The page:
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Strelets

Set M029

British Grenadiers in Winter Dress

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All figures are supplied unpainted    (Numbers of each pose in brackets)
Stats
Date Released 2009
Contents 48 figures
Poses 12 poses
Material Plastic (Medium Consistency)
Colours Brown
Average Height 24 mm (= 1.73 m)

Review

The figures contained within this set all wear the bearskin cap, an item which for the British infantry has been reserved exclusively for guard regiments since 1835. The guard regiments in the Crimea were the Grenadier Guards, Coldstream Guards and Scots Fusiliers, and since only the first of these regiments was actually made up of grenadiers the majority of those who wore this uniform were not grenadiers, while most British grenadiers did not wear this uniform, despite the set’s title.

British logistics were chaotic for much of the early part of the Crimean War, and many men went without their greatcoat for many months. However others seem to have managed to keep theirs throughout, and battles such as Inkerman were mainly fought with the greatcoat covering the red coatee. Sadly the greatcoat was not a good garment, and was nowhere near as thick or warm as the Russian equivalent, which was eagerly obtained by British soldiers if the opportunity presented itself. Nevertheless the British greatcoat as worn by all the figures in this set was common enough, and it has been properly modelled here as a single-breasted coat with a stand collar and quite short cape at the shoulders. The only other visible element of the uniform on these figures is the bearskin, which looks a little too large here and is apparently lacking a plume, or at least one that is noticeable, which would have been about the only way to distinguish between regiments for these figures. The faintest impression of a plume (the 'hackle') is on the right side of the bearskin, meaning these men are properly Coldstream Guards.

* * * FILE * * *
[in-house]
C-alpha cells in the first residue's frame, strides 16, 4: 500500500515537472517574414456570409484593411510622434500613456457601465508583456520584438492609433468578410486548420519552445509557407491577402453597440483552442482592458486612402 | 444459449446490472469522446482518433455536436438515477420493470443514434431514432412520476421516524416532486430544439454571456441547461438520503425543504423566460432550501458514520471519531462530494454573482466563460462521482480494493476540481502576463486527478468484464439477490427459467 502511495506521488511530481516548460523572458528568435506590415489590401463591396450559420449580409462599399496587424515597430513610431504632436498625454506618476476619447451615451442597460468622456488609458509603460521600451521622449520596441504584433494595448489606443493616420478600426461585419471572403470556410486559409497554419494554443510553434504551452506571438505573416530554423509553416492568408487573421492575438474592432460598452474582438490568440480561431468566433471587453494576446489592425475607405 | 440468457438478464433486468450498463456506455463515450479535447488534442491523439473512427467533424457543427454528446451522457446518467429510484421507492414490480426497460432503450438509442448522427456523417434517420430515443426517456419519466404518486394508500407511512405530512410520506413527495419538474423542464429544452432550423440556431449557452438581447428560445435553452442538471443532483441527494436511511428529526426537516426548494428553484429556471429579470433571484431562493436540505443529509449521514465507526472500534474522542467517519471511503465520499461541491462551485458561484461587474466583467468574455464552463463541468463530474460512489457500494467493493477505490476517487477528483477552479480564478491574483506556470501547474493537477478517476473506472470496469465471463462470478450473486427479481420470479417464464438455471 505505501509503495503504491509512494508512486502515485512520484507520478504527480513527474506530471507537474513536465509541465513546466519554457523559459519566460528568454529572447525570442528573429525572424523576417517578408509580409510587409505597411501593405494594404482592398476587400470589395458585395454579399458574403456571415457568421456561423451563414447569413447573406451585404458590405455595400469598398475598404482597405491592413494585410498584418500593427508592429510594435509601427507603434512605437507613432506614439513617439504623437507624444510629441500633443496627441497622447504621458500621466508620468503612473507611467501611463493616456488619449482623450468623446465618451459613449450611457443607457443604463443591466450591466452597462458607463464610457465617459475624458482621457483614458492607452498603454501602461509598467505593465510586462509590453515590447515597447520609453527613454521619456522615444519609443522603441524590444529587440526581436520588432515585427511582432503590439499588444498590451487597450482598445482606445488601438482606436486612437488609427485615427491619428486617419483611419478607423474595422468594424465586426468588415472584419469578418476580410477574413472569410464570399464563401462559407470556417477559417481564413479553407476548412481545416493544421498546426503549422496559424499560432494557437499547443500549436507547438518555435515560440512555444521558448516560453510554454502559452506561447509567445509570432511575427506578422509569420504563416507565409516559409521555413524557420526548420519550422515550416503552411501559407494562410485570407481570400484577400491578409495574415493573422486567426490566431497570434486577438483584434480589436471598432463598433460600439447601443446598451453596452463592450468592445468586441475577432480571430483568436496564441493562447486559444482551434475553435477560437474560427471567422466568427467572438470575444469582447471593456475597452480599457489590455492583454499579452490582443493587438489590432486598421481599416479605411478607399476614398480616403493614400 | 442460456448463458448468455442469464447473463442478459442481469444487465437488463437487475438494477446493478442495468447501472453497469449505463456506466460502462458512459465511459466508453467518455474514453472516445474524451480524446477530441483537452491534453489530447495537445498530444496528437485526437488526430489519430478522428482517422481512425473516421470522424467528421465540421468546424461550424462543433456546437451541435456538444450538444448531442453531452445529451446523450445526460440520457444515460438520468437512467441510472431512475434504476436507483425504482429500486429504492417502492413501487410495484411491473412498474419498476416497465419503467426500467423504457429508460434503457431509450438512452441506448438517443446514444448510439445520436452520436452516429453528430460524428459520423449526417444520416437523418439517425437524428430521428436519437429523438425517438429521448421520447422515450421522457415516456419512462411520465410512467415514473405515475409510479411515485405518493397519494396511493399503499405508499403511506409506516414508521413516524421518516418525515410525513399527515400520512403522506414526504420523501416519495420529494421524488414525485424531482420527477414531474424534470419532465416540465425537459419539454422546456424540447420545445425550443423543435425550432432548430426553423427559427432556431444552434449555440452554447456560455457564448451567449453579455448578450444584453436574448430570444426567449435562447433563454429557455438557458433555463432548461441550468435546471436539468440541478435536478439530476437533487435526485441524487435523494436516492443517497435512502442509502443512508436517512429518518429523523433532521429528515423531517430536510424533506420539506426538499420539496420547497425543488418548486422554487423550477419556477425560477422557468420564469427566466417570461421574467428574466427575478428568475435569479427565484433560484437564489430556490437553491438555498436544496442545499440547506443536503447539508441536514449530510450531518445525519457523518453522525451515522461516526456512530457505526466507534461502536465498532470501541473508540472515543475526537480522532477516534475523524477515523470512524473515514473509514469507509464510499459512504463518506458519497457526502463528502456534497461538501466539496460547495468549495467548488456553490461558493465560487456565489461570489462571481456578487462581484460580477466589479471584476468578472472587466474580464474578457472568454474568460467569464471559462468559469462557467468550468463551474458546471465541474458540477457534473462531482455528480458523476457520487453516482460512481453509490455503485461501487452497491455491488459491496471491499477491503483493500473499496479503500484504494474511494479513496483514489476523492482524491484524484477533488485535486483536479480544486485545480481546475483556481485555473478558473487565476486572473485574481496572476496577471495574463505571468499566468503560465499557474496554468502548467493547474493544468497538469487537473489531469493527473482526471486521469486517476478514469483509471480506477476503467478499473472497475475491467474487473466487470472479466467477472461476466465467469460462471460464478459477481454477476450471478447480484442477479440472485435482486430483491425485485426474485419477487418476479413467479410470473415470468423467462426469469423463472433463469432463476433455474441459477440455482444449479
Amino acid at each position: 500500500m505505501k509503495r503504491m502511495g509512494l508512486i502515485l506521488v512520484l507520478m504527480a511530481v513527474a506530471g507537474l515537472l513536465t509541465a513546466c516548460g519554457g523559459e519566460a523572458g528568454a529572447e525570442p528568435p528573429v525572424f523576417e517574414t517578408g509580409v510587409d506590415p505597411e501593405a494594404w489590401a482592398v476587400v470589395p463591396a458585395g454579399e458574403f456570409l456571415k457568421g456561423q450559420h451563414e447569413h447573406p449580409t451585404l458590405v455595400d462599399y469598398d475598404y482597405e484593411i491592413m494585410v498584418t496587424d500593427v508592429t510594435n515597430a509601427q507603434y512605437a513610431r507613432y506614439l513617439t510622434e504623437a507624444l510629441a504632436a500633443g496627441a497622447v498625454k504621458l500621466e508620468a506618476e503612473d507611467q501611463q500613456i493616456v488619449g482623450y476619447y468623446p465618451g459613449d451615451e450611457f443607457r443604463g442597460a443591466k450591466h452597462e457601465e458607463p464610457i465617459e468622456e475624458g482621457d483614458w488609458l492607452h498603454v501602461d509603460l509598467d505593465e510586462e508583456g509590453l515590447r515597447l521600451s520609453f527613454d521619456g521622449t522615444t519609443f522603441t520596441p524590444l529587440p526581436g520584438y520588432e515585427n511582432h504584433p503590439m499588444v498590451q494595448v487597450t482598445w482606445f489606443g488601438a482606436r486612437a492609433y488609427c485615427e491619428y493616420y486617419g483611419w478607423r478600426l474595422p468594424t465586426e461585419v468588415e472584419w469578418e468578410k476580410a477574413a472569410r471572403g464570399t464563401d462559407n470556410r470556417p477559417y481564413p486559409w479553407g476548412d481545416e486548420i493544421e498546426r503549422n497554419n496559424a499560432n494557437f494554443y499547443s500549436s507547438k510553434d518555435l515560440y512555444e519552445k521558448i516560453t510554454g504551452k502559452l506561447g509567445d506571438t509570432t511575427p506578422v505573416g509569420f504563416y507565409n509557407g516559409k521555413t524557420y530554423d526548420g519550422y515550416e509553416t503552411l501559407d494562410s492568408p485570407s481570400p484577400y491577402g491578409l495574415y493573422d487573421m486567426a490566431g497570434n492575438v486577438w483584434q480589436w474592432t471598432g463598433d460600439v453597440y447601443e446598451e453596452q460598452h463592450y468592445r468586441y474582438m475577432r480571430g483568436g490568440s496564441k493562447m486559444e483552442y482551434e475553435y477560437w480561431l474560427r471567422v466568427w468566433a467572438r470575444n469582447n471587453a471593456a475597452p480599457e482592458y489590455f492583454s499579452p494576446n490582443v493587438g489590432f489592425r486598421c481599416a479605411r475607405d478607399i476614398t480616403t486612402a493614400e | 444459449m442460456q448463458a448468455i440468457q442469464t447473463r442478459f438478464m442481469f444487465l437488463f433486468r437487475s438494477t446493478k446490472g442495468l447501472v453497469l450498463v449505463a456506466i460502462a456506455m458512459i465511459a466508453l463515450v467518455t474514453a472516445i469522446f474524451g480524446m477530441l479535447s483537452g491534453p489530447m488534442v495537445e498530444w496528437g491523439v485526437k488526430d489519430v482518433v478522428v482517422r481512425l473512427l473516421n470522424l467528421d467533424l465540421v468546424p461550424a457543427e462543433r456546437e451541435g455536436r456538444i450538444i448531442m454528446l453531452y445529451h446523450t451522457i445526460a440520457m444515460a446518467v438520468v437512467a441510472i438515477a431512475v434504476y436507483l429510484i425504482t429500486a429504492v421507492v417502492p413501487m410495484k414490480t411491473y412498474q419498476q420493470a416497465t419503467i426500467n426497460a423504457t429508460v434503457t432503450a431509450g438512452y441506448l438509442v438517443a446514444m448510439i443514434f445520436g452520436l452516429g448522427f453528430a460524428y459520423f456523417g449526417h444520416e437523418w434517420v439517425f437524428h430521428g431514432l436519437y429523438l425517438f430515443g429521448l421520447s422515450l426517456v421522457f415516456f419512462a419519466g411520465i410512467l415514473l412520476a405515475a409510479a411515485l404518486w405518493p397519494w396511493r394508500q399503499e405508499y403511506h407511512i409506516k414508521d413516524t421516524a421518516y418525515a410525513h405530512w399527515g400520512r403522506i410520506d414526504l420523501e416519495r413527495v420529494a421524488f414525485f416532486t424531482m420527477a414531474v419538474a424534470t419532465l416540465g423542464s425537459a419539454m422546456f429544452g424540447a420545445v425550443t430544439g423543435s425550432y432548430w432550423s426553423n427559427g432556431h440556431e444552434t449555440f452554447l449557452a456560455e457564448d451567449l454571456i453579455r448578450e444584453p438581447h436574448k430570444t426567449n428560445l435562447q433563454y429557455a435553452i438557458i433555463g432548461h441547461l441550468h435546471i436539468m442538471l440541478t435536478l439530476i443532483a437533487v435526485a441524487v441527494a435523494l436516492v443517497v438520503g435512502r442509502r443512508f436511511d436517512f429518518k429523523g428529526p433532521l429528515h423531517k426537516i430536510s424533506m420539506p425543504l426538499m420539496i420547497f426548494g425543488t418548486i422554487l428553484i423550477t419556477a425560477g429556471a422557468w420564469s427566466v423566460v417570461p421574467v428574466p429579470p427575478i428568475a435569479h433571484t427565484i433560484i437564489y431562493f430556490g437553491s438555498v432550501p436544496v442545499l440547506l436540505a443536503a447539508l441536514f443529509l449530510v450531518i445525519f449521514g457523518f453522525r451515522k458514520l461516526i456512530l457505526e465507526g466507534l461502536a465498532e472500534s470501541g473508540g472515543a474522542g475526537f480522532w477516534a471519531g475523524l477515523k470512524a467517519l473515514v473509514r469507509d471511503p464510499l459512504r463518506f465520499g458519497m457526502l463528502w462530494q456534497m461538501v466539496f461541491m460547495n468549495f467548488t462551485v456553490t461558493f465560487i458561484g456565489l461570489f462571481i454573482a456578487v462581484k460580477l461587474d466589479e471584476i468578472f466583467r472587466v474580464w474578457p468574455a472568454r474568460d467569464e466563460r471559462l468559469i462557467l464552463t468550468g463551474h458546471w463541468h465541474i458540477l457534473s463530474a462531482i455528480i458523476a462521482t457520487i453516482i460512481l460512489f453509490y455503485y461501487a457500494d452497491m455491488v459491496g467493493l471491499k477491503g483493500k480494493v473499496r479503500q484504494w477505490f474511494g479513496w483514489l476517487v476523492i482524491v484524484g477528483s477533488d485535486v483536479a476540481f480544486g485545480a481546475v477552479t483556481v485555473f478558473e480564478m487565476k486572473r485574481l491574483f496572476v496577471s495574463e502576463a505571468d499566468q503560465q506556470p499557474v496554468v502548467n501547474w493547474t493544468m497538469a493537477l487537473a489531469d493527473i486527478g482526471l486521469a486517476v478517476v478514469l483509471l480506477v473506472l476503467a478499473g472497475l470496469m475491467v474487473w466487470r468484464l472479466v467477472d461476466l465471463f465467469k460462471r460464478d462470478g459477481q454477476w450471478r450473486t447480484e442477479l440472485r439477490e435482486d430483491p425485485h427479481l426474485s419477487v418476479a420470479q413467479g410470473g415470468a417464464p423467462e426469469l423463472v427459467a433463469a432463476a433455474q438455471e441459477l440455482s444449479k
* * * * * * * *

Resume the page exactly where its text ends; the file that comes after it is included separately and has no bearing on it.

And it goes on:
The various items of kit are all modelled reasonably properly, with the bayonet scabbard (which is ridiculously too short here) and canteen on the left hip and pouch and haversack on the right. Even in the Guards knapsacks were not always to be had, and an alternative involved folding a few key items in a blanket or coat. Since all these men are wearing their coat this arrangement is not to be found here, but about half the poses have a full knapsack which is fairly well done. One observation that we would make is that most pictures suggest all the straps were worn under the cape of the coat, but every figure here has theirs on top of it.

If these men conform to regulation then of course that is only half the story in the Crimean War. In the winter months soldiers wore whatever they could to keep warm, and presented a very unsoldierly appearance, particularly when on sentry duty in the trenches. Equally the wearing of the forage cap instead of the bearskin was popular and common. However if a full battle beckoned then more effort might be made to turn out smartly, so while these figures represent the ideal it is hard to say exactly how closely they represent the reality of Crimean battle.